The Jewish Community Center in Tarrytown, N.Y., is one of nearly 100 JCC schools, child care centers and other similar facilities in three dozen states that have been the target of anti-Semitic bomb threats. A St. Louis man has been charged with emailing violent threats to a JCC in San Diego. (Seth Wenig / AP)
Authorities investigating recent bomb threats against Jewish institutions across the country have arrested a former journalist who worked in Chicago and New York City, saying he was behind at least some of the threats as part of a campaign to harass a woman.
The arrest appears to be the first in response to a wave of bomb threats at Jewish centers and schools across the country this year, as many as 100 across dozens of states, according to the Jewish Community Center Association of North America. They have forced people to scramble from schools, offices and daycares, sometimes pushing cribs carrying young children.
Last month, a threat was called in to the Anti-Defamation League’s headquarters in New York. Police said a search did not turn up a bomb.
The FBI arrested a suspect — Juan Thompson, 31 — on Friday morning in St. Louis, according to the U.S. attorney’s office in Manhattan. He was charged with cyberstalking for allegedly communicating at least eight threats to Jewish Community Centers.
Thompson is a journalist who was fired from the Intercept web site for fabricating quotes and misleading colleagues in order to cover his tracks. In an editor’s note last year, the publication said Thompson had engaged in "a pattern of deception" and wrote that he created fake email accounts to impersonate people.
"We were horrified to learn this morning that Juan Thompson, a former employee of The Intercept, has been arrested in connection with bomb threats against the ADL and multiple Jewish Community Centers in addition to cyberstalking," Charlotte Greensit, the Intercept’s managing editor, said in a statement Friday. "These actions are heinous and should be fully investigated and prosecuted."
Greensit said Thompson worked there from November 2014 until he was fired in January 2016.
Before he worked at Intercept, Thompson was an intern for DNAInfo in Chicago in July and August of 2013. He was an intern at WBEZ from May until August of 2014.
Thompson is accused of making the threats as part of a sustained campaign of harassment targeting a woman he had dated.
After their relationship ended, Thompson began sending defamatory emails and faxes to her workplace, making false reports of criminal activity by her and making threats to the Jewish centers in her name. Authorities also said some of his threats were made in his own name as a way to show the woman was trying to frame him.
The criminal complaint filed in federal court points to his Twitter page, where he rails against his ex-girlfriend as a "nasty/racist #whitegirl." In one tweet, Thompson accused the woman of harassing and threatening him, then framing him for a bomb threat to a Jewish Community Center.
"The defendant allegedly caused havoc, expending hundreds of hours of police and law enforcement resources to respond and investigate these threats," James O’Neill, the New York police commissioner, said in a statement. "We will continue to pursue those who peddle fear, making false claims about serious crimes."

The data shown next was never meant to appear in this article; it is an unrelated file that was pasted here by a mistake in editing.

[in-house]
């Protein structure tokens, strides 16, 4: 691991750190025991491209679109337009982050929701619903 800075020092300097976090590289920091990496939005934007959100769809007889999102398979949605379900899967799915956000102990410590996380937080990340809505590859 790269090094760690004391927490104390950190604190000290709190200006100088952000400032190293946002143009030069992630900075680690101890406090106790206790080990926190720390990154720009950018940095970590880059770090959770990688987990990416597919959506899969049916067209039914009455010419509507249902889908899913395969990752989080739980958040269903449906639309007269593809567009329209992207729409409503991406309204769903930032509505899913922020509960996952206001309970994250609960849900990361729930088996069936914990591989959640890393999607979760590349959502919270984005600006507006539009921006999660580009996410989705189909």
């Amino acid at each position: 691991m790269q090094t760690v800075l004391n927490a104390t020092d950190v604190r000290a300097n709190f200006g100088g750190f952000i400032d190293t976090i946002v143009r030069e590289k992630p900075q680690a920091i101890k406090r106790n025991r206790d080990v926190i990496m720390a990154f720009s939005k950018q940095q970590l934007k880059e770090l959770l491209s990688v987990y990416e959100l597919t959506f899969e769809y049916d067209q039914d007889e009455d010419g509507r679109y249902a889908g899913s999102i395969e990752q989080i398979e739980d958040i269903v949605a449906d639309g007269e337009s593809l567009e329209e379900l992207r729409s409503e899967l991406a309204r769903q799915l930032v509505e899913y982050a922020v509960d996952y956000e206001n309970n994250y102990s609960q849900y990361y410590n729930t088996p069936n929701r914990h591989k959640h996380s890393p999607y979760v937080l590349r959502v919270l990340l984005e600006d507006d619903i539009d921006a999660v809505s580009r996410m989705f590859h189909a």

Thompson’s Twitter page also expresses disdain for President Donald Trump and white people generally. Trump earlier this week condemned the anti-Semitic threats and vandalism, his second such condemnation, but in a meeting with attorneys general he also questioned who was behind it and apparently suggested it may have been the work of his political opponents.
Trump said that while the threats were reprehensible, sometimes it’s "the reverse," according to two attorneys general at the meeting. He had also said last month that some bigoted sentiments were expressed by his opponents and "it won’t be my people," but will be done to make his supporters look bad.
Homeland Security Secretary John Kelly recently pledged added support to Jewish communities after "unacceptable and escalating threats and actual harassment directed at faith-based communities around the country, with a particular focus on threats to Jewish Community Centers."
In a statement, Kelly had said he was directing the agency "to heighten our outreach and support to enhance public safety." As part of that, a branch of Homeland Security spoke with executive directors of the JCC association to offer more help with training and protective measures, he said.
Thompson was arrested in St. Louis, where the community was shaken after more than 150 headstones at a Jewish cemetery in suburban University City, Mo., were toppled or damaged. The complaint against him does not mention the cemetery vandalism or tie him to it.
On Thursday, the ADL said that at least 16 headstones were toppled by a cemetery in Rochester, N.Y., that it said has been used by the Jewish community there for nearly a century.
"A number of headstones were recently vandalized and toppled over at Waad Hakolel Cemetery in Rochester," New York Gov. Andrew Cuomo, D, said in a statement. "Given the wave of bomb threats targeting Jewish community centers and disturbing vandalism at Jewish cemeteries nationwide, I am directing the state police to immediately launch a full investigation into this matter."
Chicago Tribune staff contributed